New Year’s Resolutions – as a reader, you already know that a resolution of 12% more net is nothing but frustration for every body! Look at procedures per 100 patients, and pick a line item that needs attention, e.g., dental prophys by staff, and allow that to become the goal of a 12% increase per month, or nutrition referrals to the nurse advisors increasing by 10% per month.  But this Fortnightly is not about resolutions that are that easy. This one is about YOUR attitude and approach to daily operational concerns.

One way to ensure that your passion for this profession stays strong is to embed gratitude into your daily practice life; however, some vets, as well as some practice managers, in veterinary practice are uncomfortable with receiving gratitude.  They have become conditioned to feel they are “just doing their job”, and therefore it is hard to accept gratitude from others.

For example, try telling a co-worker how grateful you are for the work she does and for the opportunity to work with her every day.  How do you think she will react? She will likely feel embarrassed or just mumble “it was no big deal”.  This is an indicator of the practice culture YOU have created . . . and it is NOT one that is beneficial for “recharging” the spirit.

There are two tactics that have been used successfully to help people connect to the concept of gratitude.  The first is rounding up the staff and ask questions like, “What is working well?”, “What are you grateful for at this practice?”, or maybe just, “Who have you acknowledged today as a benefit to our practice culture or your spirit?”  By asking these gratitude type questions, it places the emphasis on what they really appreciate, what they really enjoy in daily activities, and who is the primary contributor to the practice culture of gratitude sharing.  To love and enjoy a veterinary practice, most need to be tending to the animal needs, including promoting a FEAR FREE PHILOSOPHY within daily contacts.  After someone answers your question(s), and if they are a high performer, please be sure to tell them how grateful you are that they are on the practice team.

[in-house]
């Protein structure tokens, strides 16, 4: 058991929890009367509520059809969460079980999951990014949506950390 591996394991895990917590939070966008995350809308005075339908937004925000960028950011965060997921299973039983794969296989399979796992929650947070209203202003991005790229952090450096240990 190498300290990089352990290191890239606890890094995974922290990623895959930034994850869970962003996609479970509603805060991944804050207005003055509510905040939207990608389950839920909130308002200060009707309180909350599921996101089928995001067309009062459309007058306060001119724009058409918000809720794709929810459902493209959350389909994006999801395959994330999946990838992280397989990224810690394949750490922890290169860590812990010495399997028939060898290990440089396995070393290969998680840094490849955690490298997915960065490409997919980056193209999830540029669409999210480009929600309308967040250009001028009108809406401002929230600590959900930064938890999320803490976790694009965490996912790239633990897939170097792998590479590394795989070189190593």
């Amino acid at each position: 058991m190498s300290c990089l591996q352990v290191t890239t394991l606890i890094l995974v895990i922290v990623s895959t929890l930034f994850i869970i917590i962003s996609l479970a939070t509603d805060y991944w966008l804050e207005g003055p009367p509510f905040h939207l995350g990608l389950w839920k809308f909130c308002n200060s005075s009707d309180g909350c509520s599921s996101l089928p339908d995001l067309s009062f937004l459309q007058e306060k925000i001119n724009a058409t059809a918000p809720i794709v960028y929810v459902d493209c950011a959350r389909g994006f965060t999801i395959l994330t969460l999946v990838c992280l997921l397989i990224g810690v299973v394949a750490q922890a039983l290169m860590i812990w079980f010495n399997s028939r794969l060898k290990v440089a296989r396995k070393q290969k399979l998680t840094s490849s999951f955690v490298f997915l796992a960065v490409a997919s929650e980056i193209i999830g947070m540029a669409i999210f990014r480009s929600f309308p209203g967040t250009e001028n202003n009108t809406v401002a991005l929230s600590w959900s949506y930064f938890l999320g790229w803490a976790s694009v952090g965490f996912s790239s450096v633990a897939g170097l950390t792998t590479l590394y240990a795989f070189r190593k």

The second tactic is giving thank you notes.  When I was in practice, I had a box of blank inside, with practice specific covers, thank you notes, and scanned the local newspapers for reasons to send a thank you note to someone, whether they were a client or not; any community contribution was enough to get a thank you note!  Many people will tell you they have every thank you note they’ve ever received during their professional career.  Many practice post their thank you notes on a bulletin board or in a scrap book, but inversely, send out very few . . . that is a very interesting dual standard in my mind.  If you ever have mailed a thank you note to a staff member at their home, with a real stamp and hand written envelop, for something they have done for the practice, the team, or yourself, you know the gratitude response first hand; the sad thing is many managers have never seen this gratitude because they have not reached out to say ‘Thank You’ in an unusual but memorable way.  Thank you notes put a tangible and meaningful token of gratitude right in the hands of those who need it the most.  Is there a staff member in your practice who makes a difference and for whom you are grateful?  If so, take a few minutes to write him/her a thank you note, and BE SPECIFIC on the behavior you are accolading.

Here is another way to think about this concept of gratitude.  How often do you see yellow cars on the road?  It is a good bet probably not very often, as yellow is not a common color for cars.  Now, TODAY, and for the next few days, you will begin to see yellow cars everywhere.  Trust me, they are not magically appearing; I have not sent them to your .neighborhood.  It is because when the image of yellow cars is suggested, your brain begins to pay attention to them and you can’t help but to notice them.

The same concept applies to Gratitude.  The more frequently you put gratitude to the front of your mind, and share it with others, the more it becomes part of your daily life.  The challenging nature of veterinary healthcare delivery makes it essential that we change the way we think in order to make our practice life richer, our attitude better, and keep our passion high.  Try a dose of gratitude.  Start to notice all those yellow cars in your life!

To expand on this theme, the attached article is on humility as a leadership virtue.  You’d be amazed how well the two concepts go together.  It is my hope that you will carry both into 2017 as a new organizational behavior of the leadership team.